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How to prepare for software engineering interview questions

Main illustration: Jocelyn Tsaih

Preparing for interview questions in software engineering is almost a full-time job. There are endless resources online, and it’s often overwhelming when you begin the process. It’s natural to be nervous and apprehensive when applying for roles, because you are facing the risk of judgment and rejection, which is enough to make anyone anxious.

However, the best way to settle your nerves is to thoroughly prepare, so you know you are giving yourself the very best shot to get your ideal job. Practice and preparation will minimize the sense of uncertainty and help set yourself up for success.

If you are a graduate software engineer and getting ready for your first job interviews, here are the different areas you should focus on.

1. Questions about your background

You should be prepared to answer questions regarding your background, experience, past projects and knowledge. These questions are mostly open-ended and give you a good opportunity to choose what you want to talk about. Some example questions could be:

  • “Tell me about a project you worked on, and you what you did or did not enjoy.”
  • “Tell me about what you learned from working on this project.”
  • “Can you talk about some challenges you faced?”
  • “How did you coordinate the tasks among team members?”
  • “If you did this project again, is there anything you would do differently?”

You can talk about projects that you worked on during internships, work experience placements or college course work depending on your experience. Any experience you have is valuable so don’t undermine the knowledge you gained through it. When speaking about those past projects, a great answer would include a description, objectives, stakeholders and the impact of the project – or the “what,” “who,” “how” and “why.” This will help you demonstrate that you have a good understanding of the whole process and not only the technical side of things. It’s a good idea to include measures of success if they’re relevant, i.e. “It helped people do x easier,” “It automated this process saving x amount of time for the team,” etc. This shows that you care about the impact of your work.

“Interviewers start with a total blank page and have a very short amount of time”

Even if something feels trivial to you, remember that the interviewer doesn’t know anything about you. They start with a total blank page and have a very short amount of time to understand how you interact with people, what excites you about your work and how you aim for success.

Take the opportunity to reflect on your experiences and identify areas for growth to speak about. Interviewers are aware that nobody is perfect, but they do appreciate a growth mindset. Did you identify some process that could be fine-tuned? Maybe your communication could have been better in a particular situation?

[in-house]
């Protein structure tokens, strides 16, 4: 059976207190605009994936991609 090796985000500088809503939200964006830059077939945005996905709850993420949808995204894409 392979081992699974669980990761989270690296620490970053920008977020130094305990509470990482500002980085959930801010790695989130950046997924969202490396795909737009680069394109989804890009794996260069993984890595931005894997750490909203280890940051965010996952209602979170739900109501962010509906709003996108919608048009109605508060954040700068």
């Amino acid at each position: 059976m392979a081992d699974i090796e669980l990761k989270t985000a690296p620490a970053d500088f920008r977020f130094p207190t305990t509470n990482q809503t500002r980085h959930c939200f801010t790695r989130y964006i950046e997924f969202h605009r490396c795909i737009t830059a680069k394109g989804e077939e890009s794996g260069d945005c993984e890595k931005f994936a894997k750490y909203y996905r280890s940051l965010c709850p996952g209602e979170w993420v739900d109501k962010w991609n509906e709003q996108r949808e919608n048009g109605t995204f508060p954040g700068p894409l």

2. Questions about the company

Interviewers normally will also ask about the factors that attracted you to the company and to the software engineering role. It’s crucial to do some research about the company in advance and prepare answers to questions, such as:

  • What interests you about their industry?
  • What made you interested in the company?
  • What do you expect to achieve by working there?
  • How does your background fit with what they do?
  • What makes you think you would be a good fit for their culture?

Knowing already about the products they build can take you a long way. This involves both understanding the product space and being somewhat familiar with the technology stack. I usually leverage interview preparations as an opportunity to learn something new and understand if I would be interested in contributing to it. Then I am able to ask more relevant questions during the interview. Moreover, I find it much easier to be successful in an area that I’m interested in.

Don’t worry about not knowing all the technologies they use. Being open about what you don’t know (yet) looks good to most interviewers. Showing an interest to learn their domain before being offered the job looks even better.

On a cultural fit questions, the interviewer expects to see how you interact with other people. If you have some internship experience, they might ask you about how you collaborate with your colleagues. For example, reaching out for help when you need it, taking time to help others, overcoming challenges and receiving or providing feedback are some possible topic areas.

3. General software engineering interview questions

On the technical side of things, being aware of the principles of software development like object-oriented programming, test-driven development, continuous integration, design patterns and version control is essential. Depending on the nature of the role you go for, networks, databases or systems basics might also be required.

Read the job description thoroughly, and prepare yourself to be able to give the definitions and speak about the main benefits. You might not have practical experience, but it’s good to be able to talk about why they are important and discuss some industry trends.

“My very first mentor told me that I should apply for a role based on where I want to be, rather than where I currently am”

You don’t have to cross out every requirement of the job spec. My very first mentor told me that I should apply for a role based on where I want to be, rather than where I currently am. If you have some free time, trying to build some small side projects to improve your familiarity with a new technology is a great idea as well.

4. Problem Solving

Now here comes the part that most people are nervous about. The “problem-solving” sessions, which test your understanding of data structures, algorithms and complexity.

During the preparation phase

There is unlimited material online to help you prepare. A classic book that breaks down the process and provides problems and solutions is Cracking the Coding Interview by Gayle Laakmann McDowell. Online resources like LeetCode and HackerRank are good alternatives.

You have to figure out what works best for you when you study. Personally, I like to solve small problems and challenges, like the code katas or the advent of code. However, that can be time consuming. So when I want to learn more quickly, I find the solutions online and implement them myself to understand the algorithm. There are a lot of YouTube videos that explain how specific algorithms work, which you can use.

When you implement a solution, take some time to push it in your GitHub account. Not only will it be helpful if you need it again later, but also helps you build a portfolio of your work.